Oscar nominee, Clive Owen certainly has his choice of roles. From his hit limited series The Knick to his latest role as Walt, in the film, The Confirmation, (which just hit theaters and is available on VOD), Owen is always captivating on screen.
In The Confirmation, Owen portrays a father battling with alcoholism while raising a young son who struggles with opposing views of Catholicism.
I had an opportunity to connect with Owen about the role, why he chose this film, ask what it was like working with such a strong young co-star, and who was his personal inspiration for his career.
Why did you choose to do this film? You have so many options.
It's always the same thing; it's script and director. I was sent the script. I had seen Nebraska and loved it. It was a beautifully written script--it was funny, it was touching, it was poignant, it was moving, it never veered into being sentimental - and I was just very taken with it. I got on the phone with Bob Nelson, and he came across as the nicest guy, and I thought that's a guy I want to be around for a while. I loved the material, and it was an easy thing to say yes.
You had such chemistry with Jaeden. What did you do to sort of create that chemistry on screen?
It's a mutual thing between the two of us. We ended up getting along great, but also, you know, I've worked with a lot of young actors in my time. It's important for them to develop trust early on, that you feel ease with each other; it's the most important thing because you can act all you like, but at the end of the day it's those little moments of warmth and ease that really sell the fact that these people are related, so that's important.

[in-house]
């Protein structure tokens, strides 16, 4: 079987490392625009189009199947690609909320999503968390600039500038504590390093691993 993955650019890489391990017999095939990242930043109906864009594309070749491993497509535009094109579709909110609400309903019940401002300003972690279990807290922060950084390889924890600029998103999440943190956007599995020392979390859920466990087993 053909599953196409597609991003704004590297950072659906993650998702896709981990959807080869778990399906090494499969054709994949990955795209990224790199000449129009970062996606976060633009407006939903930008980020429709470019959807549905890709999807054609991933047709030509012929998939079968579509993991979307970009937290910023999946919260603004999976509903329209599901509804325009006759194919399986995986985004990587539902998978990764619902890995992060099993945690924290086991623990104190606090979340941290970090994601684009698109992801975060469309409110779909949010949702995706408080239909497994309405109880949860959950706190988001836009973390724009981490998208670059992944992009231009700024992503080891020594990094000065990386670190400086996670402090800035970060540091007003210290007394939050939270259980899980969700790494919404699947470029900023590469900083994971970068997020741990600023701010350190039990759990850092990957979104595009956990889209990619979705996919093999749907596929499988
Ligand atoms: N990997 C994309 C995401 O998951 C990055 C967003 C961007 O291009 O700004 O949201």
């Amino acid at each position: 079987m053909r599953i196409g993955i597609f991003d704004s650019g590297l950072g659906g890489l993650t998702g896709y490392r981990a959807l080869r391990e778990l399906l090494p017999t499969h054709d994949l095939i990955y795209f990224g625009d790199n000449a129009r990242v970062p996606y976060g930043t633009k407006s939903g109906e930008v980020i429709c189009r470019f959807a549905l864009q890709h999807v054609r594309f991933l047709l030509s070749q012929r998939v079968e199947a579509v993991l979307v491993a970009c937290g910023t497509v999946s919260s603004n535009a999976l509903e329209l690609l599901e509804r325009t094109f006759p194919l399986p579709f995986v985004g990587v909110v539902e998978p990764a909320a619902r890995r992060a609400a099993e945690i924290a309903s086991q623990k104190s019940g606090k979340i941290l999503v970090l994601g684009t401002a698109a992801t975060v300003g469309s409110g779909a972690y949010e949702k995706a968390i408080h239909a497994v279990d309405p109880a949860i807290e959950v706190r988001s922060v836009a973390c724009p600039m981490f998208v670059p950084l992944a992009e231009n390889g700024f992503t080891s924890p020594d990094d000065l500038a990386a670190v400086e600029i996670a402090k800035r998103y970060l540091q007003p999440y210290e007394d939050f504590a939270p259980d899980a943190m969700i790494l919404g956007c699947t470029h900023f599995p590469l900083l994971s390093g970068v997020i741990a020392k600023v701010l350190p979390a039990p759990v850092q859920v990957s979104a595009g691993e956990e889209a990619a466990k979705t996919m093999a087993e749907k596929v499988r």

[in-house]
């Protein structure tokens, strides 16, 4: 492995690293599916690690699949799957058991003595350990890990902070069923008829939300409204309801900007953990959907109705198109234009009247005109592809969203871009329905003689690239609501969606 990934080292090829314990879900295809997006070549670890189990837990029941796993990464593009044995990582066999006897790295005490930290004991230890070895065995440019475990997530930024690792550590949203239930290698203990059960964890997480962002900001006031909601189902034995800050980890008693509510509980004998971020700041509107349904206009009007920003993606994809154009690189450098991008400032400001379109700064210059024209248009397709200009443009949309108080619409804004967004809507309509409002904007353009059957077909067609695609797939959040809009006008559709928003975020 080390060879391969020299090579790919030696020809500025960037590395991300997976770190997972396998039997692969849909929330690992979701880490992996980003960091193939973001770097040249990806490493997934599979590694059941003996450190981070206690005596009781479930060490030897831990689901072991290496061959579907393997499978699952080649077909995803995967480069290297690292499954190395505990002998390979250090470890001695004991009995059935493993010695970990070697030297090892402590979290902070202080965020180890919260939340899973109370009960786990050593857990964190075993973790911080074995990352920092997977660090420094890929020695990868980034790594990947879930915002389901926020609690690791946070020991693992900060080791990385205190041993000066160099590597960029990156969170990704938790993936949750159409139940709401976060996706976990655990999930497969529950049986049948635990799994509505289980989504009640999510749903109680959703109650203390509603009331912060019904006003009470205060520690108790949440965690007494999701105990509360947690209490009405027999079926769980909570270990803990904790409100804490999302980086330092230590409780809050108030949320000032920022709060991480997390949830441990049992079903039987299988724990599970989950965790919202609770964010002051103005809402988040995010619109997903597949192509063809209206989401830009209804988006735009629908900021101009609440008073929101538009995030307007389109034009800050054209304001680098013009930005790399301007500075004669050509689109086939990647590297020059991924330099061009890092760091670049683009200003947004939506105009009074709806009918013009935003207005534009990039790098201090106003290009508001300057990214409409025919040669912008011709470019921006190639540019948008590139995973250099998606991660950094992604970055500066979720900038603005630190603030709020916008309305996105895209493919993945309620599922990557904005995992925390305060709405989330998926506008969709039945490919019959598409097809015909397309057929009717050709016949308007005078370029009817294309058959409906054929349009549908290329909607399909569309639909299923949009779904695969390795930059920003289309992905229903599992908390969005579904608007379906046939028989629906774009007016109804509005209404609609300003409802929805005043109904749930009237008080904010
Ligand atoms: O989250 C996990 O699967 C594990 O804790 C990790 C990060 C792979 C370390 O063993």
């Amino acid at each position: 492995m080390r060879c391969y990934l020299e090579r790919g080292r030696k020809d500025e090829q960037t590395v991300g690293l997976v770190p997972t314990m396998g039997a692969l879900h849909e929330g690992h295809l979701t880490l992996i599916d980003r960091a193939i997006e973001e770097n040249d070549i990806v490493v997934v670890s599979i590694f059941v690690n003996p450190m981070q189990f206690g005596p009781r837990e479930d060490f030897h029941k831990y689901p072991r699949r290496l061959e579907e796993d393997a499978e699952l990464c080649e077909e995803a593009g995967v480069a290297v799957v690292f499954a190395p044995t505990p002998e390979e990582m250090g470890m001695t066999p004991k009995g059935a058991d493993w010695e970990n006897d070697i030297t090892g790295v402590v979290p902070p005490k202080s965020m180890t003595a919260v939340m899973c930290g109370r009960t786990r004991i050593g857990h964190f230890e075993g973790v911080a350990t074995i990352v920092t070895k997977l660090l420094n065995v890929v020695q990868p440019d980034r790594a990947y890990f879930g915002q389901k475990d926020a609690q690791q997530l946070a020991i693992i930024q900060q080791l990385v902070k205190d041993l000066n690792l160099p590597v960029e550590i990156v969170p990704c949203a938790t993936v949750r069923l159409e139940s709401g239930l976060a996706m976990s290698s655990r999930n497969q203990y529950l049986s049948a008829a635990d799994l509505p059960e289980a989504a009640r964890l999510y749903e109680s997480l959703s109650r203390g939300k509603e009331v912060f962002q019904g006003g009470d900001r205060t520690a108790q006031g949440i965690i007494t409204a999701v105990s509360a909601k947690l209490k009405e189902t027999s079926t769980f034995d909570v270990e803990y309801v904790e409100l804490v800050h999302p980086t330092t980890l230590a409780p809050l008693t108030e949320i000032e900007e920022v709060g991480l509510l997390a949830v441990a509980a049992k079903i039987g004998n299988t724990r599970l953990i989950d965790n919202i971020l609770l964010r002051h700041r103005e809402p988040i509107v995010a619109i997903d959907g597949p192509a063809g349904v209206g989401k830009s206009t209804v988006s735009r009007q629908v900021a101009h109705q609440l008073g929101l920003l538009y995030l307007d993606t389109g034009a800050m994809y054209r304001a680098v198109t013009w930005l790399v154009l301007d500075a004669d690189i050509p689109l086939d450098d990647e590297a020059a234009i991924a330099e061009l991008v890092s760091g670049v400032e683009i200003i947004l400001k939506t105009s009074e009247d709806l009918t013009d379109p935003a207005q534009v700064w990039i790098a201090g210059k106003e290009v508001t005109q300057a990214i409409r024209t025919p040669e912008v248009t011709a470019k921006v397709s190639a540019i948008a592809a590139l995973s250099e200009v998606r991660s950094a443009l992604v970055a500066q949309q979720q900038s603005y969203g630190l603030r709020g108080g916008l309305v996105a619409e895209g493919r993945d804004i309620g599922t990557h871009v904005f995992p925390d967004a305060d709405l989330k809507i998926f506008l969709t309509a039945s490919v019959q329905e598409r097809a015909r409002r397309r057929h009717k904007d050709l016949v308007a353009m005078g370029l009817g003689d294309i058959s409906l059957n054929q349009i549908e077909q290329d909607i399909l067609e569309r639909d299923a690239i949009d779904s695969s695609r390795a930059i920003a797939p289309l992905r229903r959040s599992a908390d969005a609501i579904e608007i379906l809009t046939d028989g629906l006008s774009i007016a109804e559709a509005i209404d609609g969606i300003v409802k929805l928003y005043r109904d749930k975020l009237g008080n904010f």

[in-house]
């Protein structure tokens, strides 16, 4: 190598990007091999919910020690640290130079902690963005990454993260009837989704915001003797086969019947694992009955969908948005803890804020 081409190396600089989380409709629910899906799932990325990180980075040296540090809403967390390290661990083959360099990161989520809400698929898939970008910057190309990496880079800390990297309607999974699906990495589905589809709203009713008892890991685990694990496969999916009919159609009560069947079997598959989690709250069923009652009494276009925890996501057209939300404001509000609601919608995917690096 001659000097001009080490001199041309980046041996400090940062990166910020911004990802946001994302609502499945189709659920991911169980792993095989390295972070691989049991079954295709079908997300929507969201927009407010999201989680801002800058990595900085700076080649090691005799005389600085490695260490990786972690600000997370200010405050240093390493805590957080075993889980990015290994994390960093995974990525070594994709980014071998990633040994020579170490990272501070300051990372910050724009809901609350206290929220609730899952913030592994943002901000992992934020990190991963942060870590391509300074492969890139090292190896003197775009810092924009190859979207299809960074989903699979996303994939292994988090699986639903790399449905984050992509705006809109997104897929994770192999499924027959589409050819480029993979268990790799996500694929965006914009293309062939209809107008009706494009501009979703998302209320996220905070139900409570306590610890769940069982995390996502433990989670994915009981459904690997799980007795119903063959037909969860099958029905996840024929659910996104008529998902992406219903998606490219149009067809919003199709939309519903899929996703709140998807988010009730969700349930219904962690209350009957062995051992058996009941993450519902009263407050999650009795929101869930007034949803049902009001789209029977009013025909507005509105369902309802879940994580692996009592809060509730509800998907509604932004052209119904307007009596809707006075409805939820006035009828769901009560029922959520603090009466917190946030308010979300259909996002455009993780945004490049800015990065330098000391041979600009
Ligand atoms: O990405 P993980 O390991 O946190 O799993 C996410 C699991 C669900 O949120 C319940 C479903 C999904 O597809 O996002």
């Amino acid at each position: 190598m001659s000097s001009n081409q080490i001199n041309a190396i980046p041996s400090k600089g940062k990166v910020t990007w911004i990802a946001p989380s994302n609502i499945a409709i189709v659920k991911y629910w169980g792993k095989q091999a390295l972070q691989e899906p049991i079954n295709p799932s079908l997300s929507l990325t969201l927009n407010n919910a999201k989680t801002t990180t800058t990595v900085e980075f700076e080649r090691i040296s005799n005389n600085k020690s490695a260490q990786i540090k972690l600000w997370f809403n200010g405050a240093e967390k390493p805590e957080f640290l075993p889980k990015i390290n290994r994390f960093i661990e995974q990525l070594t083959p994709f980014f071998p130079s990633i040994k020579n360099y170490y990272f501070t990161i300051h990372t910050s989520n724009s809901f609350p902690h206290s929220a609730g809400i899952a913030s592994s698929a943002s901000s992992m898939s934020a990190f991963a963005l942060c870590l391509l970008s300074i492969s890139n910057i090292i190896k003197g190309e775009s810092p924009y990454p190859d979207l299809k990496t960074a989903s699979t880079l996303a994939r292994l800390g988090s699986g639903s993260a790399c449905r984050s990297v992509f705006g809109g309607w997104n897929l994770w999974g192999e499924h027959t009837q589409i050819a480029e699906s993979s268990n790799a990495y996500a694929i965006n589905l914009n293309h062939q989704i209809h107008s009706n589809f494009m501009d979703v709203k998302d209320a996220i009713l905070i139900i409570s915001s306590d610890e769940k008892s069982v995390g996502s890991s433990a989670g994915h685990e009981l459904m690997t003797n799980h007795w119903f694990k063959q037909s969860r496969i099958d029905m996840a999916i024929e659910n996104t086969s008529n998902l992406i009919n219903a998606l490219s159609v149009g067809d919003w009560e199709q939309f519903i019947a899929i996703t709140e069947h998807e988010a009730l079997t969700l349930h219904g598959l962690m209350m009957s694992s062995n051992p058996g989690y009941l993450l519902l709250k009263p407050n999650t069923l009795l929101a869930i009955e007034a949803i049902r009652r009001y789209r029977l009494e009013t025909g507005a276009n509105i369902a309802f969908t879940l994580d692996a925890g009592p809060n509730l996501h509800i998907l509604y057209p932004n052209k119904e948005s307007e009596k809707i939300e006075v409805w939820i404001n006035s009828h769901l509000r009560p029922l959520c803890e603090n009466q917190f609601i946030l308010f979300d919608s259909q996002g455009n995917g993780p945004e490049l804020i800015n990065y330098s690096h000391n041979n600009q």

It helps that I had seen Jaeden's audition and, to be honest with you, I'd been blown away. I was so excited when I saw it because for someone so young, he's already the full deal. He's already really honed, and he's already treating it like a craft. It's unerring really just how mature he is as a young actor. And, believe it or not, we've got the same sensibilities about what acting is. He doesn't overplay things; he has incredible restraint for someone of his age. It was a joy to work with him every day.
There's a particularly touching scene in the film when you're sitting on the porch with your son and you're tearing up. What were you thinking in that scene as an actor or as a character to really be in that moment?
I always had that down as one of the most important scenes because it's where they're at their most vulnerable, really, and Walt has really messed up the night before and gone through something really...and you really see the love and caring toward your son; and you say, okay, this character is really flawed, he's got some real demons he's battling with, but ultimately he's a good person and wants to do good by his son. It's, to me, kind of the heart of the movie.
Who inspired you and encouraged you when no one else would?
I come from a very working-class family, and I sort of fell in love with acting. I had various people along the way who inspired me to become an actor, but believe it or not, a huge inspiration to me when I was very young was David Bowie. I often say he was more reason for me becoming an actor than any actor, really, because he inspired my imagination and he made me realize that anything was possible. When acting opened up to me, I sort of carried it into that. So, when I look back and think who was an inspiration, David Bowie was a very big inspiration to me.